yesterday we went to Morston again, to give Sal and Tilda a good leg stretch after the firing day. here’s T ambushing Sal

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and rushing about, with a large lump of mud flicked up by her foot.

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and here’s something to think on for texture and pattern. its just barnacles on an upturned plastic boat. In fact I think its going to be an inspiration for the knit collection, I can just see an embroidery, or an encrustation of sequins from this photo.

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I am pleased with the firing. I had some re-tests of the new glaze, plus the new black clay, and I used the terracotta crank for the small cone settings to see how it reacted to the high temperature (80 degrees C higher than recommended)

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here it is, opened up this morning. it’s good to keep a record of where things were in the kiln. the big pot on the left has reacted in the same way as the big bottle I had in that spot with the same glaze combination, fired in December.

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the terracotta crank which I used for these cone sets has done about what you would expect a red clay to do – rather purplish and metallic. it might bloat as well, but I will put the pots I make using it in a cool part of the kiln.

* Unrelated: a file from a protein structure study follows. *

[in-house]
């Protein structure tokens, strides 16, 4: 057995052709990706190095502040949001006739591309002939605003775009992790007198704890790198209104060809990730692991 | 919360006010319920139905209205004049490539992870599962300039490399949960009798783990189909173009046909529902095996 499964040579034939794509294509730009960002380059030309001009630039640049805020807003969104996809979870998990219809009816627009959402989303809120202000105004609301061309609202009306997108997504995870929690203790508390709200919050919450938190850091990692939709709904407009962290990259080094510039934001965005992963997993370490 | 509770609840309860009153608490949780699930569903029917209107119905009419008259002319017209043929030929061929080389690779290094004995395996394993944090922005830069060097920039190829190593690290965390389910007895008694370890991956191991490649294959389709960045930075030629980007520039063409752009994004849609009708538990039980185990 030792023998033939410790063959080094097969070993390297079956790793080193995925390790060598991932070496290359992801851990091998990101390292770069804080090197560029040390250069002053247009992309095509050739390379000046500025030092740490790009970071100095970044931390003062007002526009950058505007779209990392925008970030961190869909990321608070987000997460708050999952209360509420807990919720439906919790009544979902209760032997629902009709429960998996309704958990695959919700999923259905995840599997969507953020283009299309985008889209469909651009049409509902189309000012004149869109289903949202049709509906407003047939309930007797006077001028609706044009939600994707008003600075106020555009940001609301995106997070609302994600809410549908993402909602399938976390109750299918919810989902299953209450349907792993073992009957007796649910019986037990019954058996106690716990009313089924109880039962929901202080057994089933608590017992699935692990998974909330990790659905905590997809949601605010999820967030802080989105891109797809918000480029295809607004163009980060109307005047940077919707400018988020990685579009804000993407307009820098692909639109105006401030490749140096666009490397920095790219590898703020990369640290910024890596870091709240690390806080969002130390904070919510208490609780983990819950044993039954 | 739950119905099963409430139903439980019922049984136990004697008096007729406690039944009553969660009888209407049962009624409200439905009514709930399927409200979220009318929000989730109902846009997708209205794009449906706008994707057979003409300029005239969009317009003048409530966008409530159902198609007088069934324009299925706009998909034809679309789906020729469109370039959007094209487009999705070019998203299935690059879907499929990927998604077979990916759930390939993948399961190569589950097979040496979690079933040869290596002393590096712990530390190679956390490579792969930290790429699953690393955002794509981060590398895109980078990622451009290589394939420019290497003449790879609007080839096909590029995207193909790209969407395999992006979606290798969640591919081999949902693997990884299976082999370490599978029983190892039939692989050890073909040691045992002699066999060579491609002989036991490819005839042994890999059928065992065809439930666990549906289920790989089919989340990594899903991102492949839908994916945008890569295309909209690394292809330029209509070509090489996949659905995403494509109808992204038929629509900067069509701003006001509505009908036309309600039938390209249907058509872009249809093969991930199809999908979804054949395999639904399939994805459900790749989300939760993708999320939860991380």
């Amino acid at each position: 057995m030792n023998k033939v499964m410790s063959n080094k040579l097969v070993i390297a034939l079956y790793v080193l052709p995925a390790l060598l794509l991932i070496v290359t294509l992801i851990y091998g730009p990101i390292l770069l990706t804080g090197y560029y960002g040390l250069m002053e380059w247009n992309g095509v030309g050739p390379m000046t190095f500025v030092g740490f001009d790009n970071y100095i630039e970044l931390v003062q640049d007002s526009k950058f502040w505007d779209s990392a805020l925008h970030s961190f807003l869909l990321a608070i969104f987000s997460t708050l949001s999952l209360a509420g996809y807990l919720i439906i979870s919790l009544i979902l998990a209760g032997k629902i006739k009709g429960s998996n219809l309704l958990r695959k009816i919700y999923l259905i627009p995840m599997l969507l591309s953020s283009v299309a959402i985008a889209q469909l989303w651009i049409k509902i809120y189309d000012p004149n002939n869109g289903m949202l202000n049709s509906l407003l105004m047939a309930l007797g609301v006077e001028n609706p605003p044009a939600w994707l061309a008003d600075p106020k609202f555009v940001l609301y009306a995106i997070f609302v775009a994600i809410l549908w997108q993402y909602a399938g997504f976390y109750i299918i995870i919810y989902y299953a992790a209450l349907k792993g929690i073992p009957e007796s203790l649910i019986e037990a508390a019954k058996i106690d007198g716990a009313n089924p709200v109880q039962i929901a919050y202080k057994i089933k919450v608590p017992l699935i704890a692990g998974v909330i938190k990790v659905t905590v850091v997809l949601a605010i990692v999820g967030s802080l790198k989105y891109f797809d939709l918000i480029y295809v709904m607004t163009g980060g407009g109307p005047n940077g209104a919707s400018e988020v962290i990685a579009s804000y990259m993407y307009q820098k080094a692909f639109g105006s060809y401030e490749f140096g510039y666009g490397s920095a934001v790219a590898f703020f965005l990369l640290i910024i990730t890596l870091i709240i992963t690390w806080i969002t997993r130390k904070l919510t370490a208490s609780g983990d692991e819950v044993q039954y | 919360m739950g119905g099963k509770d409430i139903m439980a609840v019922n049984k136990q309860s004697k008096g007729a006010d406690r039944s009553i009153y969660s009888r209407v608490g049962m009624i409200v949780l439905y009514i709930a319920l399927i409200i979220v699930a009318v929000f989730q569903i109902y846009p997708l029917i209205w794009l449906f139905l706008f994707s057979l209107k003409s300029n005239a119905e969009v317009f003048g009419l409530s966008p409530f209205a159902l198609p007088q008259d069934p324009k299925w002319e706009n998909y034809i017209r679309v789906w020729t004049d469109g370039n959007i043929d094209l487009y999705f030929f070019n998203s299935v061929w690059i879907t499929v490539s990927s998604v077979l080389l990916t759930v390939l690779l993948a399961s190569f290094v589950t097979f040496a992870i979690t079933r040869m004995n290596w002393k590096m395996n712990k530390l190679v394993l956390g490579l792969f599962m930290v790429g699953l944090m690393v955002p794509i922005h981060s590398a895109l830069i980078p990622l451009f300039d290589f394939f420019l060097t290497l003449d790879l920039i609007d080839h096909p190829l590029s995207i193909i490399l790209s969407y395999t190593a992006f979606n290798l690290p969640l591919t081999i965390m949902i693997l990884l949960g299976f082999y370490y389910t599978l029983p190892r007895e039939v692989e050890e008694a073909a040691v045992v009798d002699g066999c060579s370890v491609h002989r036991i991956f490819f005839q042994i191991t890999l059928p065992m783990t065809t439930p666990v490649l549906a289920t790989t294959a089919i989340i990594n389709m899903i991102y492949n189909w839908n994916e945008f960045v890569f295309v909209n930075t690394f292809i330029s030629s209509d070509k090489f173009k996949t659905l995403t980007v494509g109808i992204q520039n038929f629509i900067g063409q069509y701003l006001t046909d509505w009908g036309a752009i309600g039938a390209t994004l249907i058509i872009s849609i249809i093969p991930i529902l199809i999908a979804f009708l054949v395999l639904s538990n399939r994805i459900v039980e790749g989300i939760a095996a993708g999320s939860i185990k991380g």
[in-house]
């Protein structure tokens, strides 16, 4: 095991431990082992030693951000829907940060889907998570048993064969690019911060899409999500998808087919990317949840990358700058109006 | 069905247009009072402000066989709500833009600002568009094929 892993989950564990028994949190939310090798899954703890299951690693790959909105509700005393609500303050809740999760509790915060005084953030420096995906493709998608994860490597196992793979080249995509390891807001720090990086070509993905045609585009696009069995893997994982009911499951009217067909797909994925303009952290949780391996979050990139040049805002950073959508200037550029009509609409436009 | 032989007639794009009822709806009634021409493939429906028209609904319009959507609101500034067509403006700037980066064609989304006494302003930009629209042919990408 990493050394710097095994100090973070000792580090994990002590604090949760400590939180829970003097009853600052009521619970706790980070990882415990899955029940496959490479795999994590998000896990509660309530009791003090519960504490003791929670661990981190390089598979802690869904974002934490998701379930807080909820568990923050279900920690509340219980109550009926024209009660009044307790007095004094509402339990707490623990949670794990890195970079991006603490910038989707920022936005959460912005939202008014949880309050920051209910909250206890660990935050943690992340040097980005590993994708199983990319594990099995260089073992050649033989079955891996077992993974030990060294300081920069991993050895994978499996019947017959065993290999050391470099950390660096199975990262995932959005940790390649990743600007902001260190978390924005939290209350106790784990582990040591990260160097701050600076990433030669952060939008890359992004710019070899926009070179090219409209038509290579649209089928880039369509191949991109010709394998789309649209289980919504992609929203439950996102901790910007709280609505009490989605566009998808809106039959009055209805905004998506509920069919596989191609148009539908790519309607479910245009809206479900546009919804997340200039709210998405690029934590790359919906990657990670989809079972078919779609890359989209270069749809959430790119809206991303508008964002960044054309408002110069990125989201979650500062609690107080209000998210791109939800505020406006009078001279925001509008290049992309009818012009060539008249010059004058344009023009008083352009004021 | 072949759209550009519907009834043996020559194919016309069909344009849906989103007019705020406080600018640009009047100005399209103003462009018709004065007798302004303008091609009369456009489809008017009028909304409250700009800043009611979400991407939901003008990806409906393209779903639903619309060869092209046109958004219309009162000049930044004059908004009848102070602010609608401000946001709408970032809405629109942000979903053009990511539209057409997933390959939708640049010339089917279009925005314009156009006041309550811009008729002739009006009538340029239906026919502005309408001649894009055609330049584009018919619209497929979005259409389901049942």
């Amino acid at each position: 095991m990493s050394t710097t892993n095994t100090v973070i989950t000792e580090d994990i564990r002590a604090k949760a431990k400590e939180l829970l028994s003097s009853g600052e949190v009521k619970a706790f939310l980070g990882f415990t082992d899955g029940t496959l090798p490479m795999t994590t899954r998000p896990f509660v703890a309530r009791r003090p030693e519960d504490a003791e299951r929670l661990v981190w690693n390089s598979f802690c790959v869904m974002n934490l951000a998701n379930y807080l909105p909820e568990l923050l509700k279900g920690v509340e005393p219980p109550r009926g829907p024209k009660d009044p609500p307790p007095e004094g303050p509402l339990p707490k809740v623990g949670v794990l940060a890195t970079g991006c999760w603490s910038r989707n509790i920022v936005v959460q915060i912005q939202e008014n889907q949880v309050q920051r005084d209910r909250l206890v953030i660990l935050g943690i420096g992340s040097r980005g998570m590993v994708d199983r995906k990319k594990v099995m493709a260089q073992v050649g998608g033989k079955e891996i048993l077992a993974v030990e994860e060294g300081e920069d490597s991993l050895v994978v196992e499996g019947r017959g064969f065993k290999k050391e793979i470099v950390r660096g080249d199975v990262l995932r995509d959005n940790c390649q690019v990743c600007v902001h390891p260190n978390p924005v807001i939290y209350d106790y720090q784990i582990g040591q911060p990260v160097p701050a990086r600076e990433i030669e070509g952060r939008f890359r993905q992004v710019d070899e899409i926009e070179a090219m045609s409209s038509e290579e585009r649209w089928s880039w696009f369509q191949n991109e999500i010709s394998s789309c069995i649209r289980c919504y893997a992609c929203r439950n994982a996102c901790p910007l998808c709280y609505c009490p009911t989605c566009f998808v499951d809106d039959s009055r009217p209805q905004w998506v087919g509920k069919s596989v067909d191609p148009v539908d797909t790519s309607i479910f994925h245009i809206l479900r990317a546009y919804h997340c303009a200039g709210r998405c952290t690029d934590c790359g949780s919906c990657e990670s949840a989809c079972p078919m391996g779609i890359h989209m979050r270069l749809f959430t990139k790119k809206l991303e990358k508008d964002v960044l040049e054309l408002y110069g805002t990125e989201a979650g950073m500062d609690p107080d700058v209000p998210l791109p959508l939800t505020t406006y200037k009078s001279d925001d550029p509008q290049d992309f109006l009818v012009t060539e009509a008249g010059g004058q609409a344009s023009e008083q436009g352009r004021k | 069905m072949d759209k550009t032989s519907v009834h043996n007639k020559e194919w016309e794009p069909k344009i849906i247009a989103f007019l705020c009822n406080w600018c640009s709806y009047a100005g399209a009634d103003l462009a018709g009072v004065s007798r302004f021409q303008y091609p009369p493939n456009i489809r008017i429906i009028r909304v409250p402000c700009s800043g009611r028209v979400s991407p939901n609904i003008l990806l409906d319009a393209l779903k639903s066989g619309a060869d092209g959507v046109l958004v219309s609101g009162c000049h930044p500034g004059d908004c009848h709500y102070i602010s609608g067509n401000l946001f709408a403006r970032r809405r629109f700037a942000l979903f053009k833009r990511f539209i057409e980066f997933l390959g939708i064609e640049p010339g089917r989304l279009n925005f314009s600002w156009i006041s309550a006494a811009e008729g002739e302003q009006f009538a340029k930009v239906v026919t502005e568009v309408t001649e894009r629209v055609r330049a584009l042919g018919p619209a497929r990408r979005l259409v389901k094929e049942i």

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the link for the pots is here

here is the black clay with white porcelain spread on it with a knife, then scored through, and glazed with the crawling shino. I think I shall get some more of the black clay, its very dramatic.

with the new versions of my dolomite/copper glaze, it has a lot of depth under the porcelain overlay.

this is the crawling shino glaze again, on the basic crank. it was very near the flue, which is a very hot place, and a lot of the glaze has just thrown itself to the kiln floor. I am going to have to chisel it off. it leaves this gorgeous reddish veined colour on the bare clay.

and the biggest pot came out very well, I think, another in the series of large bottles with the white clay layered over the crank. there is a mystery black metallic spot on its shoulder, which I like very much.

there must have been a bit of the used fireclay grog around when I rolled the clay out.

out again this afternoon, I can’t resist posting three photos, one of red campion in the hedgerow in Cake’s Lane.

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and the Lane itself, full of twists and turns, it is very ancient. I would like to think it is prehistoric.

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this gateway leads into another big permanent meadow, full of cowparsley. sometimes there are sheep in it, but it is allowed to grow long at this time of year. I don’t think it gets sprayed.

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I would like to bet that a roe deer has fawns in here. they prefer long grass, and are as territorial about their fawning grounds as the bucks.